Chinese Thought, from Confucius to Mao Tse-Tung by Herrlee Glessner Creel

By Herrlee Glessner Creel

Chinese language philosophy sooner than our Christian period is emphasised during this nontechnical precis of chinese language notion. Professor Creel additionally bargains with Confucianism, the guidelines of Mo-tsu and Mencius, Taoism, Legalism, and their adaptations and diversifications. As an creation for the final reader, this e-book stands one of the best.—China: A source and Curriculum Guide"There exists nowhere else one of these well-written presentation of the most developments in chinese language suggestion in so short an area. The textual content isn't really cluttered with chinese language names and the pages are usually not weighed down with footnotes—but the references are there should you wish them, with feedback for additional readings. it is a ebook that are understood by way of those that have by no means learn the rest approximately China."—The big apple occasions booklet overview

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32 If one pursued this ideal far enough, it might even lead to 40 Confucius and the Struggle for Human Happiness the dream of the philosophic anarchists, who think that all government will some day be unnecessary. But Confucius did not go to extremes. He recognized the need for good government and traced the most glaring abuses of his own day to the lack of it. Why was government bad? Because, he believed, those who governed were not disposed by their character to desire good government, or qualified by their abilities or education to bring it about.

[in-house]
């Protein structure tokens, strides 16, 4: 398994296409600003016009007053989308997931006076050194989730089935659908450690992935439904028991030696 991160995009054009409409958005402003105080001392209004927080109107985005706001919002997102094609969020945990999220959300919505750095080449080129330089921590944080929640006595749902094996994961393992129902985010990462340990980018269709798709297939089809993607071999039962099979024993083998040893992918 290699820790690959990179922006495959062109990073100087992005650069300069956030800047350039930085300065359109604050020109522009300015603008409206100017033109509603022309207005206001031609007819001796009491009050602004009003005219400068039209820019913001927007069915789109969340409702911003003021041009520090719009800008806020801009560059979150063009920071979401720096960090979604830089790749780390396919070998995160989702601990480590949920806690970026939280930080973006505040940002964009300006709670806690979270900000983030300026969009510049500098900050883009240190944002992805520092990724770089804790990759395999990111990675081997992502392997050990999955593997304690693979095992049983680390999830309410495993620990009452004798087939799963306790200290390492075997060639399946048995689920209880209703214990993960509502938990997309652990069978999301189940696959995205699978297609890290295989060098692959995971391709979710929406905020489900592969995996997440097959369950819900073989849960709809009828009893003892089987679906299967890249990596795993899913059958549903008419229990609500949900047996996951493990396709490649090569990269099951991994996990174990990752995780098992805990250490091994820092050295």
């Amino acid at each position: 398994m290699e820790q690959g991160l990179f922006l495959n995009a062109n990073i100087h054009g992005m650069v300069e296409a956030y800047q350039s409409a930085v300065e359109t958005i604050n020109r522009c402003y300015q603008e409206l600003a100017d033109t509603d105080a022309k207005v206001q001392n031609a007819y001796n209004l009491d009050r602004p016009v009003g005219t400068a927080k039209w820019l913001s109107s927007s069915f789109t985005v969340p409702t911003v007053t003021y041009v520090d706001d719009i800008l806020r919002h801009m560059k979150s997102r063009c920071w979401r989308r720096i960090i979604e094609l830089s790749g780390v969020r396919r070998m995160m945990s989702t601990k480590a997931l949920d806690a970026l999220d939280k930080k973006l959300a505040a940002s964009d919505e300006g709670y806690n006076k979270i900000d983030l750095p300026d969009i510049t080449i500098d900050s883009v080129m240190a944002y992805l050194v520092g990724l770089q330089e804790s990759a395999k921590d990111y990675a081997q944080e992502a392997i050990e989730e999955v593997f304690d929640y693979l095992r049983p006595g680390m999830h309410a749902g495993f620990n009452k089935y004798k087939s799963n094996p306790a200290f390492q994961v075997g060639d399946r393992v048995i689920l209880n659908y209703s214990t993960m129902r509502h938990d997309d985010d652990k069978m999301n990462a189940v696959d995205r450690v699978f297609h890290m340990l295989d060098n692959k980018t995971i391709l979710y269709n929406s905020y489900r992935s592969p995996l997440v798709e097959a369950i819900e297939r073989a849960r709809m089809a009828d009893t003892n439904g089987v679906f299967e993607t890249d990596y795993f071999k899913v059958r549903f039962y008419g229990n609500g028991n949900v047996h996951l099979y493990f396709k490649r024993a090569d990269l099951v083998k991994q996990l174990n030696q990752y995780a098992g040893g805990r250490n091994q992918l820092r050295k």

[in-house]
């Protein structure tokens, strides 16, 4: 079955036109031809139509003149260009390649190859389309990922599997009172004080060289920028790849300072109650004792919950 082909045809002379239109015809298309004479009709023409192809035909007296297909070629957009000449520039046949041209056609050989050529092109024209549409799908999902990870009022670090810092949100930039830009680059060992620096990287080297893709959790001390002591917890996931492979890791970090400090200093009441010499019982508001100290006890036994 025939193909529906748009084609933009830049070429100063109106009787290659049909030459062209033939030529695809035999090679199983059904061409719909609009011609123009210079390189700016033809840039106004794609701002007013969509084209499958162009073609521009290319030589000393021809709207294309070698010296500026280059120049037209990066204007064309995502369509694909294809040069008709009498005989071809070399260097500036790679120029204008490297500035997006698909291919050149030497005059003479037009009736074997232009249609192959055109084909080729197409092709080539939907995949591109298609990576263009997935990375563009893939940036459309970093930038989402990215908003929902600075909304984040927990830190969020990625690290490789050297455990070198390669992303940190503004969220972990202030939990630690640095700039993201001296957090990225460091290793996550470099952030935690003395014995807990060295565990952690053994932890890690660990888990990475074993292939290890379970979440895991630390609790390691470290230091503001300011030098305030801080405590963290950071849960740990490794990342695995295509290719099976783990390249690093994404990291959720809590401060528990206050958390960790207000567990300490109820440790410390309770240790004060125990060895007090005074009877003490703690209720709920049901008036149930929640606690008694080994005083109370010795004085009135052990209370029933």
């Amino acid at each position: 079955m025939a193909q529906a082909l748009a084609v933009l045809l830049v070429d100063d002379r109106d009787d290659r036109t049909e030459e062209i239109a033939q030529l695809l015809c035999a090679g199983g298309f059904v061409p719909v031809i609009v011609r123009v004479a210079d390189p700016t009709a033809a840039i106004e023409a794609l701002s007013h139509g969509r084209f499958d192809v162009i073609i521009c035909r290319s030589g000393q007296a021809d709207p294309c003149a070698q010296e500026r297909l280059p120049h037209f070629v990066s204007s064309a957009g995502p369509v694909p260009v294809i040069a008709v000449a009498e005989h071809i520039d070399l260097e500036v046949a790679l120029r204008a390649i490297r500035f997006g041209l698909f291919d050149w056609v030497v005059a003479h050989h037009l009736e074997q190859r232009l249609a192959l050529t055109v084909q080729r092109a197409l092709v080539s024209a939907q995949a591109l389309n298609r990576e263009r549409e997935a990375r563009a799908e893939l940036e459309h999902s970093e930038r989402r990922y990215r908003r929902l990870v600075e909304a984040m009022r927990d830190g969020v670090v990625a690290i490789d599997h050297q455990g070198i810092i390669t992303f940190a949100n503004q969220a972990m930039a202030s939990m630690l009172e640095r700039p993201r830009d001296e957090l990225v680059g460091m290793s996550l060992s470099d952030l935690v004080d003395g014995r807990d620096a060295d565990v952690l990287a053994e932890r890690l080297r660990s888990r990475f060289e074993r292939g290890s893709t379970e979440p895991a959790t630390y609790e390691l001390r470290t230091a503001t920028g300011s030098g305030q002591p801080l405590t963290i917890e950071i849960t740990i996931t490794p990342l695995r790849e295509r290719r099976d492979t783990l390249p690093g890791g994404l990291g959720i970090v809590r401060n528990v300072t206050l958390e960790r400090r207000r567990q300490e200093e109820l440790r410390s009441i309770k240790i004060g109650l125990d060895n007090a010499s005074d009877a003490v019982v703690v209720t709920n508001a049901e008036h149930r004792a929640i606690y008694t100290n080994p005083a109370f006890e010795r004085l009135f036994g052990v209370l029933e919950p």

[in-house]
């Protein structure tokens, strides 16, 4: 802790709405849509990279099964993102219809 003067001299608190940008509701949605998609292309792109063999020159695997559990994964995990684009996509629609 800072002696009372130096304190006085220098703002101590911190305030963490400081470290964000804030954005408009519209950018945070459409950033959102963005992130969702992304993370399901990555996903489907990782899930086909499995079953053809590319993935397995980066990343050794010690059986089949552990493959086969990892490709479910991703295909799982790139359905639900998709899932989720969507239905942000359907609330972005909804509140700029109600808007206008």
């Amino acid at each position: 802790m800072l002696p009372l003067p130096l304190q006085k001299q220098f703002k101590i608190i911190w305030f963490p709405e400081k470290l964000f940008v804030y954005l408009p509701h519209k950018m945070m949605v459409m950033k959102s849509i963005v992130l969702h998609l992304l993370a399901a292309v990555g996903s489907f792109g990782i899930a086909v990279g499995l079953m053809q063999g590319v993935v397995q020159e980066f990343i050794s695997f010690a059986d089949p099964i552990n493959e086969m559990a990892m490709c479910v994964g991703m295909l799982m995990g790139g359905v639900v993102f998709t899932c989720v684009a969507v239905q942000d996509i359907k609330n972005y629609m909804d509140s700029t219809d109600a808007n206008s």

In the Confucian Analects, however, we find Yü mentioned as an early emperor, along with two others, Yao and Shun. It should be noted that Yao and Shun are assigned to an earlier 49 Chinese Thought date than is Yü. This accords with a principle that Chinese scholars have discovered in connection with these mythical emperors. The later an emperor appears in the literature, the earlier, as a rule, is the date assigned to him. This is because, as this mythology was expanded, new figures had to be assigned to vacant periods, and only the earlier periods remained vacant.

These are certainly the treasures of the nation and the supports of the state. 4 Clearly, Mo Tzŭ agreed with Confucius that the hereditary rulers should turn over the administration of their governments to men of virtue and capacity. But, if so, why should they not turn over their thrones as well? Why should rulers not be selected for their merit rather than for their pedigrees? The old answer would have been that a ruler of plebeian origin could not command the support of powerful spirits, but in Confucius' thinking this idea had been swept into the discard.

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